Klaus Störtebeker is “Everyone’s Enemy”

Mid June can only mean one thing – it’s time to head to Rügen to see the Störtebeker Festspiele. Last year the story ended with Klaus being removed access to the harbours commanded by the Mecklenburg family and being outlawed, after which the garrison of Stockholm is said to have fallen.

The story now fast forwards to 1397. On the island of Gotland off the coast of Sweden the pirates are able to find a harbour in Visby that will let them stay, for a price. The local ruler, Sophie of Pomerania-Wolgast (Susanne Szell) fears that knights of the Teutonic Order may attack them and is also happy to have the extra manpower on hand. Visby is the new set on the left of the stage and it just so happens that their old friend and inventor Hugo (Charles Lemming) has somehow already made it there and owns the local public house.

Bastian Semm as Klaus Störtebeker in Novgorod

Bastian Semm as Klaus Störtebeker in Novgorod

The other side of the stage represents Novgorod which, according to Wikipedia, was one of the most important cities in Russia and was indeed connected to the Hanseatic League. It is here that Grand Prince (Mario Ramos) keeps a tight reign on his people and is prepared to do deals both the league and Sophie, whilst not actually intending to necessarily honour them. The main story deals with Klaus’ (Bastian Semm) attempt to broker a deal, whilst at the same time try and keep the peace on Gotland where not everyone is so happy about the pirates being there.

But with many of the characters and their respective actors returning after two previous years in the cycle, there are some interesting side stories going on as well. Most prominent is the budding romance between Goedecke Michels (Andreas Euler) and Fronica (Karin Hartmann), who has travelled with the pirates to Visby. A slip of the tongue is all it takes for Fronica to start planning their wedding whilst Goedecke is away in Novgorod. Goedecke, who allegedly has a girlfriend in every port – often with alliterative names (eg. “Antje in Amsterdam”) – is not so happy about the planning and is smitten by the vodka seller Ninotschka, who bears a striking resemblance to Fronica (and is also played by Hartmann).

Another side story concerns the orphans Mischa (Michaelson Trillhaase-Rader) and Nadeshda (Anika Lehmann). Their parents worked in an amber mine owned by the Grand Prince of Novgorod, which he burnt down killing everyone in side it – or so he thought. He manages to put the blame on Störtebeker, with Mischa and Nadeshda the only witnesses who know the truth.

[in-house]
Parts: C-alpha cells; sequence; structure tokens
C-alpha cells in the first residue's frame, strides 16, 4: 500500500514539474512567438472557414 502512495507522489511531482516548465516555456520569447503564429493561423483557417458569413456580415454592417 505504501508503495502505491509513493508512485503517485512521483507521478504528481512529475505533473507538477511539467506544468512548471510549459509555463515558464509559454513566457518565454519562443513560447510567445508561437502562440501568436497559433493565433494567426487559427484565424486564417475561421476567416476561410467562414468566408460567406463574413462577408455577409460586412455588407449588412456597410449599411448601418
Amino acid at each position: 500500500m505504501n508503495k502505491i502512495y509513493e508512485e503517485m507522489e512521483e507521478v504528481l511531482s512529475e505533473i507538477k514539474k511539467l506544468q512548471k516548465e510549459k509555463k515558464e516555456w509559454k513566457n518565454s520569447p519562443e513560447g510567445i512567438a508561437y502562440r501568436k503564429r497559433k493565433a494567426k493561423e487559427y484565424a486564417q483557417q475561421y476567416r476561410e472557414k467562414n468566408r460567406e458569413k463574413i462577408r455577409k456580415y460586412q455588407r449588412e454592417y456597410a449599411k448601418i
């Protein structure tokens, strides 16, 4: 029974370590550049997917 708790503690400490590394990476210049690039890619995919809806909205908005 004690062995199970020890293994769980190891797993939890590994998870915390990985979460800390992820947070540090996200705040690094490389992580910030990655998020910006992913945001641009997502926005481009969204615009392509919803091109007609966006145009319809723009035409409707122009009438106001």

Wolfgang Lippert singing as Nadeshda (Anika Lehmann) summons her God 'Perun'

Wolfgang Lippert singing as Nadeshda (Anika Lehmann) summons her God ‘Perun’

This fire alone gets the play off to an explosive start, with not only burning stuntmen on stage, but stunt dummies flying through the air as well. There is a lot of sword fighting throughout the play, and as it gets darker more fire as well – on land and at sea, with the ships “firing” on each other.

In the middle of it all singer Wolfgang Lippert sings a combination of old, new and re-worked songs, with “Albatross” now a regular part of the performance. Other familiar elements such as the many horses and the birds of prey are also there.

However one thing is different this year because someone is missing. Thomas Kornack, who played the much-loved cook known as “Kurzer”, died suddenly last November. Many fans may have been wondering whether he would be replaced or written out of the story, and the writer has indeed done a marvelous job. Just when you are laughing in your seats at how Goedecke and Hugo react to their first taste of vodka, Hugo, who has of course not been on the ship for a couple of years, realises that “Kurzer” is not on board and asks where he is. Goedecke’s answer is probably the most moving line in the whole play and is sure to bring tears to the eyes of many in the audience.

Hugo (Charles Lemming) asks Goedecke (Andreas Euler) where the cook 'Kurzer' (Thomas Kornack) is

Hugo (Charles Lemming) asks Goedecke (Andreas Euler) where the cook ‘Kurzer’ (Thomas Kornack) is

The Störtebeker Festspiele runs from Saturday, 20th June until Saturday, 5th September, 2015.  Tickets can be purchased online at www.stoertebeker-festspiele.de.

Once again my thanks go to the Störtebeker Festspiele GmbH & Co. KG for inviting me to the press preview performance

About Graham

Graham Tappenden is a British ex-pat who first came to Germany as a placement student in 1993, returning in 1995 to live there permanently. He has been writing for AllThingsGerman.net since 2006. When not writing blog posts or freelancing for the Oberurseler Woche and other publications he works as a self-employed IT consultant solving computer problems and designing websites. In 2016 he gained German citizenship.

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